It’s a question we get frequently: Can kids take a luxury cruise? In most cases, the answer is yes, they can — but the question these parents need to ask is: SHOULD kids take a luxury cruise?
While a luxury cruise isn’t designed or priced for kids, there may be some situations where it is a viable option for some families.
We’ll look at each age group and see how advisable a luxury sailing is for families with kids of that age.
What is a Luxury Cruise?
To be clear, when referring to a luxury cruise, we mean a sailing on a luxury cruise line like Regent Seven Seas Cruises, Silversea Cruises, Seabourn or similar, generally priced at $350 per person, per night, or higher. While some people and articles refer to cruise lines like Carnival, Royal Caribbean, and Celebrity as “luxury cruises,” we’re not considering them in the context of this question. Those mainstream cruise lines generally make an excellent cruise choice for a family with kids.
It’s important to note that luxury cruise lines generally don’t offer children’s pricing or discounts. So if you bring your kids, you’ll likely be paying full, adult fare for them. Mainstream lines, who often feature Kids Sail Free or Kids Sail for $99-type promotions, are a much better value for a family cruise.
Kids Under 9
The first age group we’ll examine is kids under 9 years old. This includes infants, toddlers, and young elementary-school aged children. It’s kids this age that are most likely to take advantage of the organized kids club activities on a cruise, and the group least likely to spend time exploring the ship independently with their siblings or friends. Parents who take younger children on a luxury cruise need to be with them at all times; that means no late nights in the bar or casino, no romantic candlelight dinners in the steakhouse, and no break whatsoever.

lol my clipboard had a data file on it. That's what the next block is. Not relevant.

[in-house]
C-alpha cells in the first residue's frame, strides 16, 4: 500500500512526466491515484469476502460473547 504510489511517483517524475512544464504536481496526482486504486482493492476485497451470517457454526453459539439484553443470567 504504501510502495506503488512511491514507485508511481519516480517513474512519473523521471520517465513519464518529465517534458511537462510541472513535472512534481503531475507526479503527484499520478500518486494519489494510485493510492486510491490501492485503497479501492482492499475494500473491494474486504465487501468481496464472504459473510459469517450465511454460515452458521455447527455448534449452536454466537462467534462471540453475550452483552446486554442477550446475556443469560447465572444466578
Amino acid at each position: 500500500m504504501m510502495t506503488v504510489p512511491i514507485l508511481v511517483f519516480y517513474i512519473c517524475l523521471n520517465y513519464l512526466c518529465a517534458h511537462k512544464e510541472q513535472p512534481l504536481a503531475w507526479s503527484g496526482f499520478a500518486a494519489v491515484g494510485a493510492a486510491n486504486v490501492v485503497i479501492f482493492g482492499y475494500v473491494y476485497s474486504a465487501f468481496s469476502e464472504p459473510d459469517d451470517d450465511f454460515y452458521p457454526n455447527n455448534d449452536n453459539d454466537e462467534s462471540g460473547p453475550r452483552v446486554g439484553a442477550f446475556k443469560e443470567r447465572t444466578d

Luxury cruise ships have, without exception, no amenities suitable for this age group. There are no kids clubs, no children’s pools or water play areas, and no “kids buffet” with hot dogs, chicken nuggets, and pizza. The staterooms do not have bunk beds, or child-friendly TV channels.
The older, upscale passengers on luxury cruises will not take kindly to the presence of even the most well-behaved children in this age range, and will often make their displeasure known, even for minor misbehavior or noise.
Some cruise lines even prohibit, or reserve the right to prohibit, younger kids from booking a cruise. In short, kids under 9 years old should not take a luxury cruise.
Tweens, or kids of the awkward ages between 9 and 12, is the next group we’ll evaluate for suitability for a luxury cruise. While kids of this age do take advantage of the kids club programs on mainstream lines, you’d be just as likely to find them roaming the ship in small groups, socializing, looking for fun, and often looking for trouble.
Much of what we wrote above for younger kids applies here: there are no kids clubs, bunk beds, kids buffet or shore excursions designed to appeal to kids, and older passengers on a luxury cruise will not be any happier to hear a 12 year old making noise in the dining room than they would be a 6 year old.